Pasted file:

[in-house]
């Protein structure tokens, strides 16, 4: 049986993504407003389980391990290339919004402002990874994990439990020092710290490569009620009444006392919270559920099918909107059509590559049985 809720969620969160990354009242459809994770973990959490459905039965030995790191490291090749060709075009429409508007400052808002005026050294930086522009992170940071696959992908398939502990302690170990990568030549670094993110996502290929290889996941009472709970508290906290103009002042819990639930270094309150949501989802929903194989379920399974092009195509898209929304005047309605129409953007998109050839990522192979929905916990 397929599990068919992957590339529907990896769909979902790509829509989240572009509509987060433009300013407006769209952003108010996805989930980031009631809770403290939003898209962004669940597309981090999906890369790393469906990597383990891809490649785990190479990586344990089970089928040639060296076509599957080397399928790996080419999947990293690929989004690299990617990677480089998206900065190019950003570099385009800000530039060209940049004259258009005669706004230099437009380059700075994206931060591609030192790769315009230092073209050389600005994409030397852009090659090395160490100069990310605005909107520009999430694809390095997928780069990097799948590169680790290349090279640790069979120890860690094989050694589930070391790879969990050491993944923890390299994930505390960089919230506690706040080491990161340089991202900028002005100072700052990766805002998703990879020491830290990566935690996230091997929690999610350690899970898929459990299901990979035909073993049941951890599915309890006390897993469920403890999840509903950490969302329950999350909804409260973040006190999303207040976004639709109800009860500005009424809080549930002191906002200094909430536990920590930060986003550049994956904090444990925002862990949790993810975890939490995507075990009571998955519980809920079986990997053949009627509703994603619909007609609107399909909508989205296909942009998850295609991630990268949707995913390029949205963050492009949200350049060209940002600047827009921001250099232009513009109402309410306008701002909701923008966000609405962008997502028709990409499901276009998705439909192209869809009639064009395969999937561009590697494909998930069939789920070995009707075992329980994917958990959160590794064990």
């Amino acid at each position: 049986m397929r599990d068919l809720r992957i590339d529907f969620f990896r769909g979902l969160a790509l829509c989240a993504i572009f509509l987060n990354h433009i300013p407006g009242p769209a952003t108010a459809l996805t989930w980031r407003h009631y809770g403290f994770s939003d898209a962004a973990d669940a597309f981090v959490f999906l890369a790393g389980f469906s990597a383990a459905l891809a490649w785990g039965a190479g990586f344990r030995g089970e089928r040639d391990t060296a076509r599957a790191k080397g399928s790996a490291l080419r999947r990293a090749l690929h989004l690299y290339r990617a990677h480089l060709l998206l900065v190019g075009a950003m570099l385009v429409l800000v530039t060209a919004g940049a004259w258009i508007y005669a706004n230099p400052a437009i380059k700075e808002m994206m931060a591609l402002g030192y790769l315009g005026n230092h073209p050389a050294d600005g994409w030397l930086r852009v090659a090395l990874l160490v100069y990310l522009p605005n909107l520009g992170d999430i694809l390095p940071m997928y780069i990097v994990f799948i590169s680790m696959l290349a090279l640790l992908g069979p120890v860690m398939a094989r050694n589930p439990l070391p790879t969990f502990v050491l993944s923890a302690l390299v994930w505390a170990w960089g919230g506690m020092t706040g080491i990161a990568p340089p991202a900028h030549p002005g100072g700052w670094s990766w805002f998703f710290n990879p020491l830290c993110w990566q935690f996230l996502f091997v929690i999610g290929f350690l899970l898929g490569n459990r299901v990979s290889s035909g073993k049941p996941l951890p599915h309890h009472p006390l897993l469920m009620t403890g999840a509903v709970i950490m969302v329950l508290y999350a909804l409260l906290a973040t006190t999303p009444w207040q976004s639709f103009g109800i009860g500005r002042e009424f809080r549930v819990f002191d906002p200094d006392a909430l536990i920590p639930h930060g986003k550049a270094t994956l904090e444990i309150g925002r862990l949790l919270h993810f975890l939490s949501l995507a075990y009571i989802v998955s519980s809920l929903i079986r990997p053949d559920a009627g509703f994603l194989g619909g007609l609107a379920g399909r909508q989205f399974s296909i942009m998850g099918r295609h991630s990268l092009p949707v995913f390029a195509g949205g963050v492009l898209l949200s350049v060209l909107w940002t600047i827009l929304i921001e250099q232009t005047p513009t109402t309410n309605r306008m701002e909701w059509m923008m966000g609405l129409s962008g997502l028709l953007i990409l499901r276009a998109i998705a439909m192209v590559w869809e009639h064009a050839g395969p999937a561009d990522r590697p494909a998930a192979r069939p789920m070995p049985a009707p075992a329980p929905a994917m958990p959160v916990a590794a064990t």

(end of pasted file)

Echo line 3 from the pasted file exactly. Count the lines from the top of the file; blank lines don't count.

């Amino acid at each position: 049986m397929r599990d068919l809720r992957i590339d529907f969620f990896r769909g979902l969160a790509l829509c989240a993504i572009f509509l987060n990354h433009i300013p407006g009242p769209a952003t108010a459809l996805t989930w980031r407003h009631y809770g403290f994770s939003d898209a962004a973990d669940a597309f981090v959490f999906l890369a790393g389980f469906s990597a383990a459905l891809a490649w785990g039965a190479g990586f344990r030995g089970e089928r040639d391990t060296a076509r599957a790191k080397g399928s790996a490291l080419r999947r990293a090749l690929h989004l690299y290339r990617a990677h480089l060709l998206l900065v190019g075009a950003m570099l385009v429409l800000v530039t060209a919004g940049a004259w258009i508007y005669a706004n230099p400052a437009i380059k700075e808002m994206m931060a591609l402002g030192y790769l315009g005026n230092h073209p050389a050294d600005g994409w030397l930086r852009v090659a090395l990874l160490v100069y990310l522009p605005n909107l520009g992170d999430i694809l390095p940071m997928y780069i990097v994990f799948i590169s680790m696959l290349a090279l640790l992908g069979p120890v860690m398939a094989r050694n589930p439990l070391p790879t969990f502990v050491l993944s923890a302690l390299v994930w505390a170990w960089g919230g506690m020092t706040g080491i990161a990568p340089p991202a900028h030549p002005g100072g700052w670094s990766w805002f998703f710290n990879p020491l830290c993110w990566q935690f996230l996502f091997v929690i999610g290929f350690l899970l898929g490569n459990r299901v990979s290889s035909g073993k049941p996941l951890p599915h309890h009472p006390l897993l469920m009620t403890g999840a509903v709970i950490m969302v329950l508290y999350a909804l409260l906290a973040t006190t999303p009444w207040q976004s639709f103009g109800i009860g500005r002042e009424f809080r549930v819990f002191d906002p200094d006392a909430l536990i920590p639930h930060g986003k550049a270094t994956l904090e444990i309150g925002r862990l949790l919270h993810f975890l939490s949501l995507a075990y009571i989802v998955s519980s809920l929903i079986r990997p053949d559920a009627g509703f994603l194989g619909g007609l609107a379920g399909r909508q989205f399974s296909i942009m998850g099918r295609h991630s990268l092009p949707v995913f390029a195509g949205g963050v492009l898209l949200s350049v060209l909107w940002t600047i827009l929304i921001e250099q232009t005047p513009t109402t309410n309605r306008m701002e909701w059509m923008m966000g609405l129409s962008g997502l028709l953007i990409l499901r276009a998109i998705a439909m192209v590559w869809e009639h064009a050839g395969p999937a561009d990522r590697p494909a998930a192979r069939p789920m070995p049985a009707p075992a329980p929905a994917m958990p959160v916990a590794a064990t």